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Bartenders are overly generous, study shows

June 17, 2008 |  1:56 pm

The standard size for alcoholic drinks is 5 ounces for wine, 12 ounces for beer and 1.5 ounces for spirits. Using those formulas, consumers should be able to monitor their alcoholic intake, right? Fat chance.

A new study shows that alcoholic drinks served in bars and restaurants are often larger than the standard size and contain more alcohol. The study, published online this week in the journal Alcoholism: Clinical and Experimental Research, examined 480 drinks poured in 80 establishments in 10 Northern California counties. The average glass of wine was 43% larger than standard, and the average mixed drink was 42% larger. The average draft beer was 22% larger. The authors, from the Alcohol Research Group at the Public Health Institute, also found that the alcohol content varied widely in drinks.  Those who think they have had four drinks may, in fact, have had six, they noted.

Nationwide, there is a big effort to take the mystery out of alcoholic drinks. Health groups have been battling the federal government over a proposal to label packaged alcohol products with information on nutrition and alcohol content, similar to the labels that are affixed to packaged foods. The Alcohol and Tobacco Tax and Trade Bureau has proposed a rule that would require "Serving Facts" on the labels of wine, beer and distilled spirits but would leave out information about alcohol content. A coalition of 30 health groups opposes the rule, saying that alcohol content per standard serving should also be included on labels.

"Today, even the most basic information about alcohol beverages is not provided on the labels of most alcohol beverage products," said Sally Greenberg, executive director of the National Consumers League, in a recent statement.

For a look at what constitutes "standard" in alcoholic drinks, click here.

- Shari Roan

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Comments (18)

Sweet. I always dreamed of being a bartender.


"The average draft beer was 22% larger"

It's called "a pint." 16 oz. It has been the standard serving size for draft beer since the Magna Carta.

sounds like the only revelation here is that the "standard" size is wrong.

This is interesting... so people who are monitoring their drinks because they are driving (i.e. i'll just have two drinks) are actually consuming more alcohol than they think. People should be more aware of this.

Bartenders at restaurants have more incentive to serve bigger drinks. They have fewer opportunities to make an impression and earn tips. Also, they often serve shots in a small glass rather than a 1.5 oz. shot glass, so it can be harder to judge.

That being said, I have to call BS on this study. It's unfairly weighted. How much alcohol is actually served at restaurants (probably with more alcohol) as opposed to bars (probably with less alcohol)? Not much. So, if you look at the total amount of alcohol served rather than individual drinks, there is probably not so much excess.

This study was good for one thing, though... It tells me that you should get drunk for cheap at restaurants before you hit the bars for fun.

Thanks for this article, Shari, and the good link for more facts on alcohol. There is a real need for this important information.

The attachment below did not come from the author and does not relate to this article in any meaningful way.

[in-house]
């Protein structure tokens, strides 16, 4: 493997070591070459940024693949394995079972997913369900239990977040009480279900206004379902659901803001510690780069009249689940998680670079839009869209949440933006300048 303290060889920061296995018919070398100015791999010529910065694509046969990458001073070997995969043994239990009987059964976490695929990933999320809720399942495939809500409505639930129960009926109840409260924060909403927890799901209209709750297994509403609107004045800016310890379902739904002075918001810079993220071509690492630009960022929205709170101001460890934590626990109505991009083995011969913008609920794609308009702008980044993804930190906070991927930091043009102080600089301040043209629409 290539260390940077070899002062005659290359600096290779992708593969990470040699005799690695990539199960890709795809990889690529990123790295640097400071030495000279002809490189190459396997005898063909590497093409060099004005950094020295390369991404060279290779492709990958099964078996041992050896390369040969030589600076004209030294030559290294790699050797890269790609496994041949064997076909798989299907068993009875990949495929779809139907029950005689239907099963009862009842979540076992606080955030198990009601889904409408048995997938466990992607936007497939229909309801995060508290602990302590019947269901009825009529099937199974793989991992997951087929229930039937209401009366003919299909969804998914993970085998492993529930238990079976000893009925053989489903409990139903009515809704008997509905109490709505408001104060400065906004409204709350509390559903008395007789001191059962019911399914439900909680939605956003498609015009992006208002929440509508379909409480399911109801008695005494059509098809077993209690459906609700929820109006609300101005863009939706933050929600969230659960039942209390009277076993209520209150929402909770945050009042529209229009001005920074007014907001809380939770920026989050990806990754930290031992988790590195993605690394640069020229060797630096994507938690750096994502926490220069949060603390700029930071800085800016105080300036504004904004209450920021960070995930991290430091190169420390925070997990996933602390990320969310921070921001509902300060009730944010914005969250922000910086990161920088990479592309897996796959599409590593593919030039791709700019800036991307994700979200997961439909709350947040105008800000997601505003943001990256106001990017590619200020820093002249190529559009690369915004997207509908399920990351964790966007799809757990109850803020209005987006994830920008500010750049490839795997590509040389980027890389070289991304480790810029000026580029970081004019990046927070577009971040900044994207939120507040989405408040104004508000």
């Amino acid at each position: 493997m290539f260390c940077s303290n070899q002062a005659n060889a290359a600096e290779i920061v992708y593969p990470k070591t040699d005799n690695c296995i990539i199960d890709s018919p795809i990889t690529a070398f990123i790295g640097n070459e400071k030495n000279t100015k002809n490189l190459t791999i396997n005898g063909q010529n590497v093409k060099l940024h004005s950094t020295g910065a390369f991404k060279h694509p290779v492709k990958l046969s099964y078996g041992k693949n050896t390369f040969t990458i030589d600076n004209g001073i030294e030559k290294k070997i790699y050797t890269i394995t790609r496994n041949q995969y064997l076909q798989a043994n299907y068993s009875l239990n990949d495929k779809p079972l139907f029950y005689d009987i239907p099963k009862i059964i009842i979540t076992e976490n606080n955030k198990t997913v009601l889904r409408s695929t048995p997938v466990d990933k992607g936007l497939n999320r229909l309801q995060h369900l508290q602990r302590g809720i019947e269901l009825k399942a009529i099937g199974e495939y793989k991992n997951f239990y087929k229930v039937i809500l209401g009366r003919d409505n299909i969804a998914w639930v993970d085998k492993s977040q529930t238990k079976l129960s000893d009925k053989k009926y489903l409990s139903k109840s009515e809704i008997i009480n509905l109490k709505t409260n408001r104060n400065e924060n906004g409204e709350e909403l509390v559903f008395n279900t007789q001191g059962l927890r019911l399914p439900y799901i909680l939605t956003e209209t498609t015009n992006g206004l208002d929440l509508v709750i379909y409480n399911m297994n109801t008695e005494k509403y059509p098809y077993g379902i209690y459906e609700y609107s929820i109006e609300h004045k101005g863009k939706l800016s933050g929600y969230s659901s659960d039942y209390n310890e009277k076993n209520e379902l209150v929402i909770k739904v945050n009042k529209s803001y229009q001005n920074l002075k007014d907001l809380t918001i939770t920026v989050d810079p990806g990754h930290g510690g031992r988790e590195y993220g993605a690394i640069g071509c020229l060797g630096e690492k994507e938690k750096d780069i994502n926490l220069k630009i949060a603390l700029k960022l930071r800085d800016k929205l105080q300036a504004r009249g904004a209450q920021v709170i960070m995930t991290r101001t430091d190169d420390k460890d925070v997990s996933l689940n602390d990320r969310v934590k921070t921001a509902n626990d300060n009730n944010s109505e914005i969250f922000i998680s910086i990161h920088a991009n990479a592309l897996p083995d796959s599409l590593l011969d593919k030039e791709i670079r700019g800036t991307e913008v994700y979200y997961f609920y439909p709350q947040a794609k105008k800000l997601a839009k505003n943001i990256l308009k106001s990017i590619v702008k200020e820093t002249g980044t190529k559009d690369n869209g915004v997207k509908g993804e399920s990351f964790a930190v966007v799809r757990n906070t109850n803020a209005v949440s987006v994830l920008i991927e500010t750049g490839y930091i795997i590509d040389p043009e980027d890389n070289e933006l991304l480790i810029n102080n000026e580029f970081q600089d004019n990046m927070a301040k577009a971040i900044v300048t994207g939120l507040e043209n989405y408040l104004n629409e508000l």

In 2006, 13,470 people were killed in alcohol-impaired driving crashes in our country, according to NHTSA. That's 32% of the total motor vehicle traffic fatalities in the U.S.!

Serving standard-size drinks is just one of many responsible business practices that bars and restaurants should follow that can reduce patron intoxication and subsequent drunk driving. Bars and restaurants should measure their shots, rather than freepour. Other responsible practices can include selling one drink at a time, not pushing drinks, and slowing down service when a patron is drinking too fast. There are many others...

Some people believe liquor establishments are for getting drunk. Establishment owners can actually be held liable if a patron is drunk--and unable to care for their own safety or the safety of others--inside the establishment (647f Penal Code) and they permit them to stay. And of course it's also illegal to serve an obviously intoxicated person. That can also result in criminal action, ABC action (fines, liquor license suspension or revocation) and civil lawsuits.

Because we can't always control an individual drinker's behavior, etablishments must control the drinking environment. They do this through responsible business policies and practices. And serving standard drinks is one of them.

I'm gonna agree that the standard sizes should be adjusted. Really, who serves a 12-ounce draft beer?

And I do think it's pretty disappointing we aren't required to label alcohol content on commercial drinks. I would love to see a label with the usual nutrition facts and alcohol contents. It should be as necessary as the surgeon general's warning.

As far as driving goes, I simply don't after liquor drinks. The alcohol content varies so much and I don't weigh enough to weather it. How can we better educate people about responsible drinking?

Lauren: the "standard" drink size is, at best, a guideline. Beer might come in 12 ounce bottles here in the US, but a glass of beer is a pint pretty much everywhere in the world. For spirits the math gets even trickier. Sure, a shot is an ounce and a half, give or take. But what about mixed drinks. Ever seen a 1.5 ounce of alcohol long island? What about a 1.5 ounce martini?

What you're suggesting is putting pressure on bar and restaurant owners to keep an eye on the consumption of their patrons based on arbitrary measures. I'm a 6'1" 270 pound moderate drinker with a good metabolism, should the amount I'm allowed to drink be mandated based on what a 150 pound non-drinker can handle? I'll admit, I do occasionally like to get drunk. Like the vast majority of drinkers, if I'm going to be drinking heavily I make transportation arrangements (cabs, public trans, designated drivers, etc). Why on earth should the state tell a bar that it has to limit the size, number, and speed of my drinks? Because some people are irresponsible with their alcohol consumption? Because some are too stupid to realize that a large drink might be stronger than a smaller one?

Please, thats like saying men shouldn't be allowed to be teachers because most sex offenders are men.

The neo-prohibitionists are constantly seeking excuses for harassing alcohol producing (and serving) companies and those people who consume their products. Why can't they just leave people alone, and dispense with this nonsense?